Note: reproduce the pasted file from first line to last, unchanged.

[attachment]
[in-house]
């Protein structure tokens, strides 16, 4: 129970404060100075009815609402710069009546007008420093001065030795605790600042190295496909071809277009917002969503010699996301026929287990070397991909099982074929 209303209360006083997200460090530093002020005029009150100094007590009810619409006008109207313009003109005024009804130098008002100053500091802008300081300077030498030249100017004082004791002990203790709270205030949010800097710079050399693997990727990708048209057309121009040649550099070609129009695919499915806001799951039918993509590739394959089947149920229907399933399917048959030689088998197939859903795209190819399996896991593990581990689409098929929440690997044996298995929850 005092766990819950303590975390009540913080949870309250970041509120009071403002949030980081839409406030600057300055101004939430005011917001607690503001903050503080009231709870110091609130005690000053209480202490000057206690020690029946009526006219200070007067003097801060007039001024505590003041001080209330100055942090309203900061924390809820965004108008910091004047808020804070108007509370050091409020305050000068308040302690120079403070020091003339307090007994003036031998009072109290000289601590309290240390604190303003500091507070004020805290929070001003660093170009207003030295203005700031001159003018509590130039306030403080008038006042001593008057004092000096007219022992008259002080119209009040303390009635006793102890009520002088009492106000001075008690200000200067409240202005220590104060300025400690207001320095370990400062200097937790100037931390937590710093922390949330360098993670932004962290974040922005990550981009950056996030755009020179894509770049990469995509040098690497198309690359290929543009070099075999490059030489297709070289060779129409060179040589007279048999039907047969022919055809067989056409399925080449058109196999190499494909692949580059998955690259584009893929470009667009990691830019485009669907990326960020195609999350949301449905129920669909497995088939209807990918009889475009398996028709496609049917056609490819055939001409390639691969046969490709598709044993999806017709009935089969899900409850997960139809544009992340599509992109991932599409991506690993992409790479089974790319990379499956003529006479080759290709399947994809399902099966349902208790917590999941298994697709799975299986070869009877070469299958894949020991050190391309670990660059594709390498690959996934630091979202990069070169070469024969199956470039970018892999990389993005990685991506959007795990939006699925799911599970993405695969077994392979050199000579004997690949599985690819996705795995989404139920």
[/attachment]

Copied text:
[in-house]
């Protein structure tokens, strides 16, 4: 129970404060100075009815609402710069009546007008420093001065030795605790600042190295496909071809277009917002969503010699996301026929287990070397991909099982074929 209303209360006083997200460090530093002020005029009150100094007590009810619409006008109207313009003109005024009804130098008002100053500091802008300081300077030498030249100017004082004791002990203790709270205030949010800097710079050399693997990727990708048209057309121009040649550099070609129009695919499915806001799951039918993509590739394959089947149920229907399933399917048959030689088998197939859903795209190819399996896991593990581990689409098929929440690997044996298995929850 005092766990819950303590975390009540913080949870309250970041509120009071403002949030980081839409406030600057300055101004939430005011917001607690503001903050503080009231709870110091609130005690000053209480202490000057206690020690029946009526006219200070007067003097801060007039001024505590003041001080209330100055942090309203900061924390809820965004108008910091004047808020804070108007509370050091409020305050000068308040302690120079403070020091003339307090007994003036031998009072109290000289601590309290240390604190303003500091507070004020805290929070001003660093170009207003030295203005700031001159003018509590130039306030403080008038006042001593008057004092000096007219022992008259002080119209009040303390009635006793102890009520002088009492106000001075008690200000200067409240202005220590104060300025400690207001320095370990400062200097937790100037931390937590710093922390949330360098993670932004962290974040922005990550981009950056996030755009020179894509770049990469995509040098690497198309690359290929543009070099075999490059030489297709070289060779129409060179040589007279048999039907047969022919055809067989056409399925080449058109196999190499494909692949580059998955690259584009893929470009667009990691830019485009669907990326960020195609999350949301449905129920669909497995088939209807990918009889475009398996028709496609049917056609490819055939001409390639691969046969490709598709044993999806017709009935089969899900409850997960139809544009992340599509992109991932599409991506690993992409790479089974790319990379499956003529006479080759290709399947994809399902099966349902208790917590999941298994697709799975299986070869009877070469299958894949020991050190391309670990660059594709390498690959996934630091979202990069070169070469024969199956470039970018892999990389993005990685991506959007795990939006699925799911599970993405695969077994392979050199000579004997690949599985690819996705795995989404139920």